This is the real reason most Americans file for bankruptcy
- Two-thirds of people who file for bankruptcy cite medical issues as a key contributor to their financial downfall.
- While the high cost of health care has historically been a trigger for bankruptcy filings, the research shows that the implementation of the Affordable Care Act has not improved things.
- What most people do not realize, according to one researcher, is that their health insurance may not be enough to protect them.
Filing for bankruptcy is often considered a worst-case scenario.
And for many Americans who do pursue that last-ditch effort to rescue their finances, it is because of one reason: health-care costs.
A new study from academic researchers found that 66.5 percent of all bankruptcies were tied to medical issues —either because of high costs for care or time out of work. An estimated 530,000 families turn to bankruptcy each year because of medical issues and bills, the research found.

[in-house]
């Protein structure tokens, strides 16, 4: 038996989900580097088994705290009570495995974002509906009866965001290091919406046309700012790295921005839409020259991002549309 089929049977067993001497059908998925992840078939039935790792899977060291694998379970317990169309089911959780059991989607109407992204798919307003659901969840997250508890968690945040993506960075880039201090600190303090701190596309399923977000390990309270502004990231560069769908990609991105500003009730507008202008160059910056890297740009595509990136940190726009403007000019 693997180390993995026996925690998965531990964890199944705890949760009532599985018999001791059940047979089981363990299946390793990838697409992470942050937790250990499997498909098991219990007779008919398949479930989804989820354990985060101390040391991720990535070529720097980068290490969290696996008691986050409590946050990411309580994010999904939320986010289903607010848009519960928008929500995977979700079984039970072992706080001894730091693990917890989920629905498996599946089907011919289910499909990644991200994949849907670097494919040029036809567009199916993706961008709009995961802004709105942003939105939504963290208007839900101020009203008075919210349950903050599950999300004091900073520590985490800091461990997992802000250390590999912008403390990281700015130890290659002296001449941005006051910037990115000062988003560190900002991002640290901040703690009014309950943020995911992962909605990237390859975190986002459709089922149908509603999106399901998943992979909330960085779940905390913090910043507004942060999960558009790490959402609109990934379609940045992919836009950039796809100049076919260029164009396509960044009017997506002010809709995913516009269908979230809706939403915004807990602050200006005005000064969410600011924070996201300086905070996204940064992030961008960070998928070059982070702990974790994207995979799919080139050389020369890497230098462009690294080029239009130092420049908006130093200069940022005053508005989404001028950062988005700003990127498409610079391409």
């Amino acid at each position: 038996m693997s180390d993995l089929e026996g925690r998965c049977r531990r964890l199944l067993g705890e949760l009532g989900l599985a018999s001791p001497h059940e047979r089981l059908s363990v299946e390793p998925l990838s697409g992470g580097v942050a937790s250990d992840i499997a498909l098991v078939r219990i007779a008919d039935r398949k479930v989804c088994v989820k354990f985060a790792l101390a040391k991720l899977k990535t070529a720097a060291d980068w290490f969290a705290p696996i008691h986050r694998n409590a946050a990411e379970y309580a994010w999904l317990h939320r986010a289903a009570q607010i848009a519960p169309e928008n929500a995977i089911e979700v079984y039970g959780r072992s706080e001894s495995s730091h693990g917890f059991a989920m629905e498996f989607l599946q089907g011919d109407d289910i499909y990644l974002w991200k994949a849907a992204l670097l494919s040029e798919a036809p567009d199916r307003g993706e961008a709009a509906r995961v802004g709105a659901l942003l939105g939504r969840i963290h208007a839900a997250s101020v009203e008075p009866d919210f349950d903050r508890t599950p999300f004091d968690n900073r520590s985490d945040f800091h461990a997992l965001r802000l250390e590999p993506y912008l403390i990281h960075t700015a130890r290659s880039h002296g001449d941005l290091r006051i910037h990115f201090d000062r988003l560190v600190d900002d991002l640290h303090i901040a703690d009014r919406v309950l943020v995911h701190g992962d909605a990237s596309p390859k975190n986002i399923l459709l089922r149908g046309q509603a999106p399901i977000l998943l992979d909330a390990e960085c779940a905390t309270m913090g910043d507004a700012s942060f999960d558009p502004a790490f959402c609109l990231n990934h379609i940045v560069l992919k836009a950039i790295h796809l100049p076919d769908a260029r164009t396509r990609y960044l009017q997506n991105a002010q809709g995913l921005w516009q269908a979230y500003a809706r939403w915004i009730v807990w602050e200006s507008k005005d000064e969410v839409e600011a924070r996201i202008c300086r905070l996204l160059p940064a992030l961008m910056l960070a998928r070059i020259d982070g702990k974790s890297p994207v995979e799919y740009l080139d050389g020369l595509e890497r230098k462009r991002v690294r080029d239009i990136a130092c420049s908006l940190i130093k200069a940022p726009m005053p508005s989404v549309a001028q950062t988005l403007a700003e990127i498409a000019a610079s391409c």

Other reasons include unaffordable mortgages or foreclosure, at 45 percent; followed by spending or living beyond one’s means, 44.4 percent; providing help to friends or relatives, 28.4 percent; student loans, 25.4 percent; or divorce or separation, 24.4 percent.
While the findings are consistent with past studies on bankruptcy, the data also highlight a key new factor: whether the Affordable Care Act has reduced the burden of medical debt for people.
“Despite gains in coverage and access to care from the ACA, our findings suggest that it did not change the proportion of bankruptcies with medical causes,” an article on the study published in the American Journal of Public Health states.